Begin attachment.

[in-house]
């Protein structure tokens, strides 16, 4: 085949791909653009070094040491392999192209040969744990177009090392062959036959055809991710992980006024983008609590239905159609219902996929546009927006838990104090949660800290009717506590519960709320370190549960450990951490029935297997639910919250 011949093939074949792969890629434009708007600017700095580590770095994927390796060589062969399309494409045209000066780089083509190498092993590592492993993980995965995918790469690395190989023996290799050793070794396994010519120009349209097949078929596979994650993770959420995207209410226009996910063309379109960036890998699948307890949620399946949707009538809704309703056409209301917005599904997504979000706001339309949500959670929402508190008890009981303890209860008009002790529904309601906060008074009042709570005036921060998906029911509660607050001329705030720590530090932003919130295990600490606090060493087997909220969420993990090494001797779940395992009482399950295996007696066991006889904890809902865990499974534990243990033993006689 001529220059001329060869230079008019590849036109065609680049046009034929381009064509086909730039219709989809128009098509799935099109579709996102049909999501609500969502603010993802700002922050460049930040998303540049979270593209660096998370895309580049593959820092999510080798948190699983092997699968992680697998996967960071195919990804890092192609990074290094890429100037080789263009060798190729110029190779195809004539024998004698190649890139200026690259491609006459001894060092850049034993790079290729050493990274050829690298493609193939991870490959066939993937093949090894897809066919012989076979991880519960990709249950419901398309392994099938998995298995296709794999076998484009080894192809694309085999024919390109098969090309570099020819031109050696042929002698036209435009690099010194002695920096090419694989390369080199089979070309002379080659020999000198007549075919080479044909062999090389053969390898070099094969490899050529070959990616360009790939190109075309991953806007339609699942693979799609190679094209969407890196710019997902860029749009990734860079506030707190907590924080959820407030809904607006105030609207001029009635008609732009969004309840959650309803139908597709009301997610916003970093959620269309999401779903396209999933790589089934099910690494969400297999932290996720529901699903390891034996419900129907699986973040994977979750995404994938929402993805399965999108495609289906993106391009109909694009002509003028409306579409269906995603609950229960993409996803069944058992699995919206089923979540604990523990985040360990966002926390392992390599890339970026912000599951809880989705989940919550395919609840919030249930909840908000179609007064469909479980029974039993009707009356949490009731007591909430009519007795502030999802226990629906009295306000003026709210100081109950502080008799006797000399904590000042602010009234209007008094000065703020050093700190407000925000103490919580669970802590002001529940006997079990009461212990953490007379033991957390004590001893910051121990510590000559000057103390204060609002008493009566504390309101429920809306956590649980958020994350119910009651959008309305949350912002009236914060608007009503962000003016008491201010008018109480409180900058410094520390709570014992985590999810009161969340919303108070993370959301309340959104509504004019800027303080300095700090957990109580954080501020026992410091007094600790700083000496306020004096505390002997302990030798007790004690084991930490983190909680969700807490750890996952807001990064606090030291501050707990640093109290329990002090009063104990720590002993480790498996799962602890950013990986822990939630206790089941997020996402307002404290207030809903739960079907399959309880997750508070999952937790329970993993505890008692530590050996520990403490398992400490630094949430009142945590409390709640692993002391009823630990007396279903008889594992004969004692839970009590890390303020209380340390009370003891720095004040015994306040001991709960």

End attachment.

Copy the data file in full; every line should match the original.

[in-house]
């Protein structure tokens, strides 16, 4: 085949791909653009070094040491392999192209040969744990177009090392062959036959055809991710992980006024983008609590239905159609219902996929546009927006838990104090949660800290009717506590519960709320370190549960450990951490029935297997639910919250 011949093939074949792969890629434009708007600017700095580590770095994927390796060589062969399309494409045209000066780089083509190498092993590592492993993980995965995918790469690395190989023996290799050793070794396994010519120009349209097949078929596979994650993770959420995207209410226009996910063309379109960036890998699948307890949620399946949707009538809704309703056409209301917005599904997504979000706001339309949500959670929402508190008890009981303890209860008009002790529904309601906060008074009042709570005036921060998906029911509660607050001329705030720590530090932003919130295990600490606090060493087997909220969420993990090494001797779940395992009482399950295996007696066991006889904890809902865990499974534990243990033993006689 001529220059001329060869230079008019590849036109065609680049046009034929381009064509086909730039219709989809128009098509799935099109579709996102049909999501609500969502603010993802700002922050460049930040998303540049979270593209660096998370895309580049593959820092999510080798948190699983092997699968992680697998996967960071195919990804890092192609990074290094890429100037080789263009060798190729110029190779195809004539024998004698190649890139200026690259491609006459001894060092850049034993790079290729050493990274050829690298493609193939991870490959066939993937093949090894897809066919012989076979991880519960990709249950419901398309392994099938998995298995296709794999076998484009080894192809694309085999024919390109098969090309570099020819031109050696042929002698036209435009690099010194002695920096090419694989390369080199089979070309002379080659020999000198007549075919080479044909062999090389053969390898070099094969490899050529070959990616360009790939190109075309991953806007339609699942693979799609190679094209969407890196710019997902860029749009990734860079506030707190907590924080959820407030809904607006105030609207001029009635008609732009969004309840959650309803139908597709009301997610916003970093959620269309999401779903396209999933790589089934099910690494969400297999932290996720529901699903390891034996419900129907699986973040994977979750995404994938929402993805399965999108495609289906993106391009109909694009002509003028409306579409269906995603609950229960993409996803069944058992699995919206089923979540604990523990985040360990966002926390392992390599890339970026912000599951809880989705989940919550395919609840919030249930909840908000179609007064469909479980029974039993009707009356949490009731007591909430009519007795502030999802226990629906009295306000003026709210100081109950502080008799006797000399904590000042602010009234209007008094000065703020050093700190407000925000103490919580669970802590002001529940006997079990009461212990953490007379033991957390004590001893910051121990510590000559000057103390204060609002008493009566504390309101429920809306956590649980958020994350119910009651959008309305949350912002009236914060608007009503962000003016008491201010008018109480409180900058410094520390709570014992985590999810009161969340919303108070993370959301309340959104509504004019800027303080300095700090957990109580954080501020026992410091007094600790700083000496306020004096505390002997302990030798007790004690084991930490983190909680969700807490750890996952807001990064606090030291501050707990640093109290329990002090009063104990720590002993480790498996799962602890950013990986822990939630206790089941997020996402307002404290207030809903739960079907399959309880997750508070999952937790329970993993505890008692530590050996520990403490398992400490630094949430009142945590409390709640692993002391009823630990007396279903008889594992004969004692839970009590890390303020209380340390009370003891720095004040015994306040001991709960």